French election: Macron and Le Pen hit the road in the final hours of the campaign | French presidential election 2022

Emmanuel Macron and Marine Le Pen have stepped up their campaign with a packed schedule of last-minute visits to lure floating voters as France’s hotly contested presidential race enters its final hours.

While voting takes place on Sunday, under French electoral rules, all campaigning and opinion polls must end by midnight Friday, and on Thursday the two candidates raced to save time on the road.

Le Pen traveled to Arras, in her northern stronghold, for a rally while Macron entered more hostile terrain in the Paris suburb of Saint-Denis, where radical left leader Jean-Luc Mélenchon won more 60% of the vote in the first round almost two weeks ago.

On Wednesday evening, the two candidates took part in a nearly three-hour debate in which Macron narrowly emerged the winner, but which was also seen as unlikely to have changed the intentions of many voters, the president accused of being arrogant and Le Pen to lack credibility. as a potential leader.

During the rally, Le Pen returned to the clash of the previous evening, criticizing her rival. “I had in front of me an Emmanuel Macron who was very sure of himself, very contemptuous, very arrogant, including in his posture,” she said. “It didn’t surprise any French people, I don’t think.”

The far-right candidate said Macron’s re-election would bring “social devastation”. “He won’t be limited by anything anymore…it would be even worse than the first term,” she said. “I will explain to them [the French] another choice is possible. They must vote by listening to their reason and their heart.

Marine Le Pen poses for a photo in a truck stop restaurant in Roye. Photography: Alain Robert/SIPA/Rex/Shutterstock

Macron was greeted by the socialist mayor of Saint-Denis, Mathieu Hanotin, who unlike others on the left called on voters on Sunday to support Macron.

The president has dismissed Le Pen’s accusations. “When you have no more arguments to counter [the issues] you have to look for something else,” he said.

Macron said the debate had been “respectful” but that “madam says a lot of weird things, between you and me”.

He added: “I think for people it is clear now. There is a project to strengthen Europe… and a project which means the end of Europe.

Le Pen’s agenda was “imprecise”, he said, and he wondered how she was going to finance it.

“Our compatriots will make their decision on Sunday. Until the last minute, nothing is decided,” he said.

Macron promised more investment in poor neighborhoods like Saint-Denis, including increased funding for schools and to help disadvantaged young people find work.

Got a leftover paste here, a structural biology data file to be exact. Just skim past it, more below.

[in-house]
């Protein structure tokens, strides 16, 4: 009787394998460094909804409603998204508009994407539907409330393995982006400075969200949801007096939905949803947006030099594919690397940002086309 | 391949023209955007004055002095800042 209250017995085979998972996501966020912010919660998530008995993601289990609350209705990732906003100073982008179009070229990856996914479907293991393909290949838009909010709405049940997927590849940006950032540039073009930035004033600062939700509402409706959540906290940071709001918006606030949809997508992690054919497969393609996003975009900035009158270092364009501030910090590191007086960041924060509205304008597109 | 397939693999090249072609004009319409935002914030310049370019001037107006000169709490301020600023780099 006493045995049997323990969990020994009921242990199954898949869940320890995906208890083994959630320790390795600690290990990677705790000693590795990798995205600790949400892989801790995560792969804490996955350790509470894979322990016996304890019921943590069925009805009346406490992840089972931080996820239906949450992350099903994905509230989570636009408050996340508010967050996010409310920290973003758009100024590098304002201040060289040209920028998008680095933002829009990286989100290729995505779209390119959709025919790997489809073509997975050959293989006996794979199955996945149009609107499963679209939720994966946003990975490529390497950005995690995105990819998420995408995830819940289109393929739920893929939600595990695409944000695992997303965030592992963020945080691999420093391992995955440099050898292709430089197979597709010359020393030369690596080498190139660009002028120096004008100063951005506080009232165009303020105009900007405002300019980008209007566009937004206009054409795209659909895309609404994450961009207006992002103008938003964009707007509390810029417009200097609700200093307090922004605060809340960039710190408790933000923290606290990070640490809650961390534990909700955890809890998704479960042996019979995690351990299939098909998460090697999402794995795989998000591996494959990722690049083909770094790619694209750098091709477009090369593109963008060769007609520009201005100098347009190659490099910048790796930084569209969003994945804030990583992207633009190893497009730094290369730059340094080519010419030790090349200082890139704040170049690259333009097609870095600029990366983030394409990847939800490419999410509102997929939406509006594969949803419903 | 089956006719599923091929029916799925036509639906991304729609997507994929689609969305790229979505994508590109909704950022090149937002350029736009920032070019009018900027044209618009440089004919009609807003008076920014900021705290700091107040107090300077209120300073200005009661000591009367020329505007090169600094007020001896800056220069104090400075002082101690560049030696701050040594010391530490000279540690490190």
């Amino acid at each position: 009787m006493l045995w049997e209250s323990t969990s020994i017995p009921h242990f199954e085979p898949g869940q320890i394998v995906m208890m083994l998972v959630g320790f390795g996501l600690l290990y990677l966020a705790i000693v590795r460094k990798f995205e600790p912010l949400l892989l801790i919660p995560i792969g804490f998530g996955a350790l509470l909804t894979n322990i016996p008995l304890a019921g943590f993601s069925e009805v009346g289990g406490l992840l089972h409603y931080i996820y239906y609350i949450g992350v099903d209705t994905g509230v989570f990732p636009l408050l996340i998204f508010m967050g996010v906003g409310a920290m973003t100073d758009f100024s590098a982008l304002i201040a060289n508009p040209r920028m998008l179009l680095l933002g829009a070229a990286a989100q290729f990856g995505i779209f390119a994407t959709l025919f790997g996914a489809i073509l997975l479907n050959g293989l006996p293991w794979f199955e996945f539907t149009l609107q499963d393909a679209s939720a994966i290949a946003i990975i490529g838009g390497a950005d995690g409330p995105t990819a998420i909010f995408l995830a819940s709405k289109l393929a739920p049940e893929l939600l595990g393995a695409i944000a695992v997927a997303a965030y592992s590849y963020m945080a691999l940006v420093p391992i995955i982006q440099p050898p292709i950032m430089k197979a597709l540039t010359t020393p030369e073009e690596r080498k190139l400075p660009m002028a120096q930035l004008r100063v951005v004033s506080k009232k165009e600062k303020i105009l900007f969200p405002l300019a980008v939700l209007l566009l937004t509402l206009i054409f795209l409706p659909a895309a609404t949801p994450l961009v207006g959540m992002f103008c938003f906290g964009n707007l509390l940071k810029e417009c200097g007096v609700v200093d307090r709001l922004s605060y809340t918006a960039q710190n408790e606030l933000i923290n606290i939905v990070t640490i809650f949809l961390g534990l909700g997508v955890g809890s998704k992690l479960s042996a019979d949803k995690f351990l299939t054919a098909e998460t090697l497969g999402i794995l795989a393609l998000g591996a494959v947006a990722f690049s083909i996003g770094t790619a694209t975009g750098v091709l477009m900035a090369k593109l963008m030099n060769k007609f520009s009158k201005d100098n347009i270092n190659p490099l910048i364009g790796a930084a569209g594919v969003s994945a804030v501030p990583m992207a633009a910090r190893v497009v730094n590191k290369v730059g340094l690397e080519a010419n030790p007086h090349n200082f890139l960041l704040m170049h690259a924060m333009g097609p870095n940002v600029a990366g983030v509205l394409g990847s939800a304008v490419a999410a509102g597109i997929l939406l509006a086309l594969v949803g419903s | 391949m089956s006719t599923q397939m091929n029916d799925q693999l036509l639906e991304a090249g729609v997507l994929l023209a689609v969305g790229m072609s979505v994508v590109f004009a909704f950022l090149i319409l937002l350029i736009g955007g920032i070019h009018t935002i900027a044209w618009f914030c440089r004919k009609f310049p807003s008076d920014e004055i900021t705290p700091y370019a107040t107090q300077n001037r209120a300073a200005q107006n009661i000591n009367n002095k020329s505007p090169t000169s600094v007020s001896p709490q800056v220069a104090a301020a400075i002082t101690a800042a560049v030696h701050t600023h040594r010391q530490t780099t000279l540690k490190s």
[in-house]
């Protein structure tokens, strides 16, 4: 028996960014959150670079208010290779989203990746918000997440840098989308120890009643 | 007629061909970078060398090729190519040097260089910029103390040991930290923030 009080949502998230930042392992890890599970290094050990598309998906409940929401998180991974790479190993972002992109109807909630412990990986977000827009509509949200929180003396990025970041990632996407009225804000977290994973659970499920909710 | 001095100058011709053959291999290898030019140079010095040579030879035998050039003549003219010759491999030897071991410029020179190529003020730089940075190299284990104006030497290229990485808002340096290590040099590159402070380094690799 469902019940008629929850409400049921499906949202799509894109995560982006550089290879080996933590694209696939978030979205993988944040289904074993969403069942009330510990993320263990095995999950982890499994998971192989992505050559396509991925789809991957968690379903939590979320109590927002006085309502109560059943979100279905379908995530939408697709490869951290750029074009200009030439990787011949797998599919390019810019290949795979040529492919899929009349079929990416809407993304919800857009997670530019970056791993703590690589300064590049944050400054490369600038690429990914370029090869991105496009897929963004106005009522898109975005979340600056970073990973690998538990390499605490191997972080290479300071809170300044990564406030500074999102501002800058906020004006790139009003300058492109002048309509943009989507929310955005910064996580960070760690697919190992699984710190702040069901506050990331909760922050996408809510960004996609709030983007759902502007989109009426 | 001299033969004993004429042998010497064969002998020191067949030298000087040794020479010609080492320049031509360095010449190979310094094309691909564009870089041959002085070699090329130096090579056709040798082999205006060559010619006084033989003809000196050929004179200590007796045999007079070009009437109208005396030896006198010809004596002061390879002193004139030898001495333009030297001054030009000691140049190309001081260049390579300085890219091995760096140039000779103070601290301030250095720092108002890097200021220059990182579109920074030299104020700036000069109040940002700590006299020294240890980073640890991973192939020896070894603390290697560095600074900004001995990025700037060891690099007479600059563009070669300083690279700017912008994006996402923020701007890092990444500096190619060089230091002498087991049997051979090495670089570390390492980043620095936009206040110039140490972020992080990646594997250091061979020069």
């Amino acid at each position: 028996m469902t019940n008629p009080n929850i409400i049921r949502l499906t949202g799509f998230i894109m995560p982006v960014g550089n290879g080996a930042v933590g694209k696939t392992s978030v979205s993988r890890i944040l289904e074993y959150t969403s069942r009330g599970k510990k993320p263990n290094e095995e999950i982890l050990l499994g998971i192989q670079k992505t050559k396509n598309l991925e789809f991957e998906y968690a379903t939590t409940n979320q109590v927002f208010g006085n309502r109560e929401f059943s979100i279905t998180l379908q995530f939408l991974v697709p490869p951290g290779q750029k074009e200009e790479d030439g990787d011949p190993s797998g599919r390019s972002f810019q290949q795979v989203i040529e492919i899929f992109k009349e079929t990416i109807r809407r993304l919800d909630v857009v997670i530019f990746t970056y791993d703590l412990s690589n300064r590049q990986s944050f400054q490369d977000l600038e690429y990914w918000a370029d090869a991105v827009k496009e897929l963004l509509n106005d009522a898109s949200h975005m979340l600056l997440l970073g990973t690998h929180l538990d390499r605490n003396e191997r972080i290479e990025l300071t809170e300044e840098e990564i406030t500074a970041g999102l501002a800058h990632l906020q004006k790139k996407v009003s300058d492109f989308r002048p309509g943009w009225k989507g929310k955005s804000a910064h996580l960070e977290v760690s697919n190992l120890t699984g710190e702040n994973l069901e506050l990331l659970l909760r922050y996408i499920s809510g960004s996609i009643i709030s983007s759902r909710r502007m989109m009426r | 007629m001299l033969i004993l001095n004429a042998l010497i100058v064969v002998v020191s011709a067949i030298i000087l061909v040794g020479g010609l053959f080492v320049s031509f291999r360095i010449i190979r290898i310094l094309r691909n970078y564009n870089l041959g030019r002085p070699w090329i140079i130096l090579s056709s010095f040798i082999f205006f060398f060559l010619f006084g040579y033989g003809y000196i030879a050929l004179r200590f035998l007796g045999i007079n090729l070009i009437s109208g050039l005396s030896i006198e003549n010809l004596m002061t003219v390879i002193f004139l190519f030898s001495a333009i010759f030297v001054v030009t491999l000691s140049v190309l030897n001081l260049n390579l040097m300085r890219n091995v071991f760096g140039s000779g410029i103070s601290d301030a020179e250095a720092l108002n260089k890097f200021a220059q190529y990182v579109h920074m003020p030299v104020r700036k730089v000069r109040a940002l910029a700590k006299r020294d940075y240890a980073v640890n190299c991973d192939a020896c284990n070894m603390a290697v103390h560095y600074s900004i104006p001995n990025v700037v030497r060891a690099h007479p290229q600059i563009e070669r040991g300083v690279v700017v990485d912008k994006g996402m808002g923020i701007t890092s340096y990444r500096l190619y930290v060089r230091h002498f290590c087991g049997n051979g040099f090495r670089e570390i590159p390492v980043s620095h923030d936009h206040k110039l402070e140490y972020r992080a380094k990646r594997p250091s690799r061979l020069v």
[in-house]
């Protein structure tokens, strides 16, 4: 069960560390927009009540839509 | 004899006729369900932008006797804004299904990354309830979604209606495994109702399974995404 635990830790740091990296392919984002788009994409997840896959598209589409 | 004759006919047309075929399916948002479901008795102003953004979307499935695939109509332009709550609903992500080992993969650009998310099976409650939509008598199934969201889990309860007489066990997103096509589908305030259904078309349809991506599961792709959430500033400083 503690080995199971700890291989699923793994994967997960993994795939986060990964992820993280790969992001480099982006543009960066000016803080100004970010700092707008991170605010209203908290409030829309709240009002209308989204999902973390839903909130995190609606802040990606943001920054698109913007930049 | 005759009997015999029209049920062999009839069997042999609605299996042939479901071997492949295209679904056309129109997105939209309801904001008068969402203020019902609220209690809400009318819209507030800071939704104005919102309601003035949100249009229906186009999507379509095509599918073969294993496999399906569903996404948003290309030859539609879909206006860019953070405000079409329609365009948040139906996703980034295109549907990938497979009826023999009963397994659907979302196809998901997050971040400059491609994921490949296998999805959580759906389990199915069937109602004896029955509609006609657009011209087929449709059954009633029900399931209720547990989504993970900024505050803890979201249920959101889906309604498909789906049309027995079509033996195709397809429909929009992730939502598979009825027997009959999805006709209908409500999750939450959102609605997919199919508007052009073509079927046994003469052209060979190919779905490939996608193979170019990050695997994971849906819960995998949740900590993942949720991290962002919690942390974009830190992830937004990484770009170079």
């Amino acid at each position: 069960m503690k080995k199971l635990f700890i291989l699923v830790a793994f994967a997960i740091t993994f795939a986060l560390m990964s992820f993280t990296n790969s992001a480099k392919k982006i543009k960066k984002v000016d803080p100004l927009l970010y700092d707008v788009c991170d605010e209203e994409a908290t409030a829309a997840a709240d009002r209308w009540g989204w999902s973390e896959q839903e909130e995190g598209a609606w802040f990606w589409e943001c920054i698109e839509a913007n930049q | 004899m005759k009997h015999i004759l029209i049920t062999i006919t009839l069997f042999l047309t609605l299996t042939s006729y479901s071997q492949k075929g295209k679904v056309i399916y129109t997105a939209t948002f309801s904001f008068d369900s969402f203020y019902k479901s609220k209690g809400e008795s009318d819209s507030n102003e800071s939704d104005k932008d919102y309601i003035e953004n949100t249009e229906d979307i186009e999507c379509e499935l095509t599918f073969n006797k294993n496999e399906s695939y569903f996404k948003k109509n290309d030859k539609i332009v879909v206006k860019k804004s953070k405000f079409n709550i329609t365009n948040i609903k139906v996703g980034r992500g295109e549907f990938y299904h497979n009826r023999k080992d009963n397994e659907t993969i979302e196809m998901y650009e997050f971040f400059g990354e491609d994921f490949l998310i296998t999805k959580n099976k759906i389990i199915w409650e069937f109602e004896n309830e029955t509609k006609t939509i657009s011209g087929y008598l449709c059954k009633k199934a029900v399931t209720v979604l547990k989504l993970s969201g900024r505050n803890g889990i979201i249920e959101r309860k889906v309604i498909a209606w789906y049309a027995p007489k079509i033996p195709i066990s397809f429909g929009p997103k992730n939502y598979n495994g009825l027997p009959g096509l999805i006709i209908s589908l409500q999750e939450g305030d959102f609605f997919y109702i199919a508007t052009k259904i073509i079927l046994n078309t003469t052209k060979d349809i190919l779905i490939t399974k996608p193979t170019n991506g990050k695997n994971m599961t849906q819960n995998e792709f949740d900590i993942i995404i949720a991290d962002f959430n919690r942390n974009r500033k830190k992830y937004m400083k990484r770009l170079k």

Hanotin said if Le Pen won on Sunday it would be a “catastrophe” for poor and socially mixed neighborhoods like Saint-Denis. “We have to focus on how we mobilize to choose the republic next Sunday. This is why, despite our differences, I supported Mr. Macron.

The debate is broadcast on a screen in a bar in Paris
The debate is broadcast on a screen in a Parisian bar. Photography: AFP/Getty Images

Wednesday’s marathon showdown between the two candidates was seen as a key moment ahead of Sunday’s vote. It was a rematch of the 2017 televised debate, during which the far-right leader turned aggressive. This time, Le Pen remained calm, although she still floundered from time to time. Le Monde compared Macron to a boa constrictor, slowly crushing his rival to death.

Interior Minister Gérald Darmanin said the debate was generally satisfactory. “If the presidential campaign itself was disappointing, here we saw the choice between two types of France, two different visions,” he told Europe 1 radio.

Jordan Bardella, the leader of Le Pen’s National Rally, accused Macron of being the “No. 1 hurler of public insults”, adding: “When he insults Marine Le Pen as his supporters do, he really insults French”.

Clément Beaune, the Minister for Europe, accused Le Pen of trying to organize a Frexit on the sly. “On this subject, it was clear that Marine Le Pen had no project and that she had just cut her Frexit into smaller pieces,” he said.

Gabriel Attal, government spokesman, said Le Pen had “changed style but not substance”. He accused her of wanting to “divide the French”, echoing Macron’s accusation that his plan to ban the Islamic headscarf in public places would provoke a “civil war” in the city’s suburbs.

About 15.6 million people watched the debate, down from 16.6 million in 2017. The figure does not include those watching online.

Pollster Elabe polled viewers after the debate and said 59% found Macron more convincing, compared to 39% for Le Pen. Among Mélenchon’s supporters, whose 7.7 million voters are chasing the two remaining candidates, the poll found 61% deeming Macron convincing to 36% for Le Pen. Only 29% of those questioned believed that the far-right leader had “the necessary qualities to be president”.

Macron was seen as more dynamic, slightly more sincere and having a better program than Le Pen. Half considered Macron more arrogant than his rival, while Le Pen was seen as “worrying” by around half.

Le Monde concluded that the debate was once again a failure for Le Pen. “Did she give the impression that she was ready to govern? asks Le Parisien in an editorial. “That’s the only question that matters. Judging by the debate, she did not dispel the doubts. Le Figaro said the debate would not have changed voters’ intentions.

An Opinion poll taken after the debate suggested Macron could win Sunday’s vote by 56% to 44%, a wider gap than expected before the showdown.

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